Shooting With A Red Dot Optic

Shooting With A Red Dot Optic

The days of being forced to shoot our handguns with iron sights are pretty much a thing of the past. A vast majority of modern handguns now come cut to host a pistol red dot optic. In the early days, red dots and other optics mounted on handguns were more of curiosity than a reliable setup. As technology in the optics world has evolved, however, pistol-mounted optics have become a viable and popular accessory.

The benefits of putting an optic on your handgun are numerous. First and foremost is the ease of acquisition. When we shoot iron sights, we have several things going on with sight picture and slight alignment. Ultimately working to have a crystal-clear front sight on target. Red dot-style optics allow us to simply put the dot on our target and go to work.

With that comes increased speed. While experienced shooters are able to quickly get their sights lined up, most people take a second to make it happen. The red dot does not require any special alignment and in turn, is faster than iron sights. One other point that is important here with red dots is the ability to use them with both eyes open. While some shooters are able to shoot iron sights with both eyes open, a majority of people shoot with one eye. The benefits of shooting with both eyes open include greater down-range awareness which is critical in a defensive situation. By seeing a larger area, we can determine if there is possibly more than one assailant or if there is another person close by that could be hit by gunfire.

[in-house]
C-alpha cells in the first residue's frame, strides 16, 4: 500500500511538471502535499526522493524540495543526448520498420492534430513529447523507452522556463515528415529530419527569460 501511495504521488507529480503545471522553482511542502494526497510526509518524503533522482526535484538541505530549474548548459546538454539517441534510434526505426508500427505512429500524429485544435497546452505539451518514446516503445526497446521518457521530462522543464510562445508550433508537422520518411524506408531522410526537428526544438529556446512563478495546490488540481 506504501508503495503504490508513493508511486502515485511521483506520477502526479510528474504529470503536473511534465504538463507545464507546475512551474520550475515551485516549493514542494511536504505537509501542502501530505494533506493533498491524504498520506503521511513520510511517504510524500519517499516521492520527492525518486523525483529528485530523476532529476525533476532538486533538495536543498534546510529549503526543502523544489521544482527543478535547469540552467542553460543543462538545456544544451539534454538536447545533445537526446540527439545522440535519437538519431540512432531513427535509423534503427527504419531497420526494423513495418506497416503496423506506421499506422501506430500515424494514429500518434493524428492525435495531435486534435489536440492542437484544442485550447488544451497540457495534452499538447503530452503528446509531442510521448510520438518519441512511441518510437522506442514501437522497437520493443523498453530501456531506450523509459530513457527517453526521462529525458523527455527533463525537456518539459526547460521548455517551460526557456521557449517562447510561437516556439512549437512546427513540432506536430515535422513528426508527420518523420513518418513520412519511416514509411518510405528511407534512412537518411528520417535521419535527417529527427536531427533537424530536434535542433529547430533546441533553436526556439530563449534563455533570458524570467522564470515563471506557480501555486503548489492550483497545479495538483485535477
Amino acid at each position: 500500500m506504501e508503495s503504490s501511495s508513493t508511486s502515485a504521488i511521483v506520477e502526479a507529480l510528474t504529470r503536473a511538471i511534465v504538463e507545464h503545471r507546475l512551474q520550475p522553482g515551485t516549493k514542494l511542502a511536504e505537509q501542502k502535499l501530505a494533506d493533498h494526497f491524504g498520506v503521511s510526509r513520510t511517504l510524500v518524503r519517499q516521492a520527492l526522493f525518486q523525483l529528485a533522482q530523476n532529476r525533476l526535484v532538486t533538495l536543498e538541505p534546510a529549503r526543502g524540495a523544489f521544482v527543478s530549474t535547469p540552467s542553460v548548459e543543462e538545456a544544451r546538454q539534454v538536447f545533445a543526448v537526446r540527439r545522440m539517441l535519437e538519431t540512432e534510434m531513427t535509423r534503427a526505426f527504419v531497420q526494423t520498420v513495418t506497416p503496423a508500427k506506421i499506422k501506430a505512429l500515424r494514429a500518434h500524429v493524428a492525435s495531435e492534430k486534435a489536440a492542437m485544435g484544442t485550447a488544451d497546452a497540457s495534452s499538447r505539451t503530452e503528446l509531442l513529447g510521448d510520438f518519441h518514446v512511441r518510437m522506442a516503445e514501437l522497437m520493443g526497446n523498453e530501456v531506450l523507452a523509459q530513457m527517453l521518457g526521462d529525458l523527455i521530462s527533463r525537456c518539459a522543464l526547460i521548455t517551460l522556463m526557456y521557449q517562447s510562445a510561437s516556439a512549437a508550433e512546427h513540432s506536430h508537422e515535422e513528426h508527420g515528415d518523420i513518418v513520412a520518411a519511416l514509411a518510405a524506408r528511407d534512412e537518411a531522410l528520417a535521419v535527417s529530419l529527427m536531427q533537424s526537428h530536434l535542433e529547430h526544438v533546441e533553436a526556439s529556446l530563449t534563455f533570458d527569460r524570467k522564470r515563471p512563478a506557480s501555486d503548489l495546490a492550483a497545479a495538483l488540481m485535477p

Red dots do require a bit of retraining however for those who cut their teeth on traditional iron sights. Once again, with iron sights, we have a blurry rear sight, a crystal-clear front sight, and a blurry target. It is centered around all of our real focus being on the front sight. With red dots, however, we look at the target itself. As we do that, we lay the red dot in our optic onto the target, and we are ready to shoot. As I mentioned above, this gives us great vision downrange. While it may take some practice, the transition to red dots can be made pretty quickly.

I know from experience that some people will never make the jump to red dots and cling to iron sights forever. That is absolutely fine and pistol optics aren’t for everyone. I say that because I was one of the curmudgeonly guys that had tried red dots two decades ago and was not impressed. What I did do however was decided to open my mind and give modern optics a try.

In truth, my eyes aren’t 20 years old any longer and the front sight was less than crystal clear. Modern pistol optics are revolutionary and I found them to be significantly faster and more accurate than my iron sights. In short, I joined the 21st century and am happy I did it. A pistol such as the Mossberg MC2C makes a solid platform to host an optic and turn it from a good EDC gun to an exceptional one. If you are even remotely curious about making the jump to pistol-mounted optics, my one and only piece of advice is to do it!

About the Author

Fred Mastison

Fred Mastison is a professional Firearms and Combatives instructor, national magazine contributor, and author. He has been teaching in the industry for over 30 years and has divisions in the US, Ireland, Germany, and Mexico. He is also an instructor for the DOD Defense Security Cooperation University on OPSEC and Personal Security for US personnel being deployed worldwide to US embassies.
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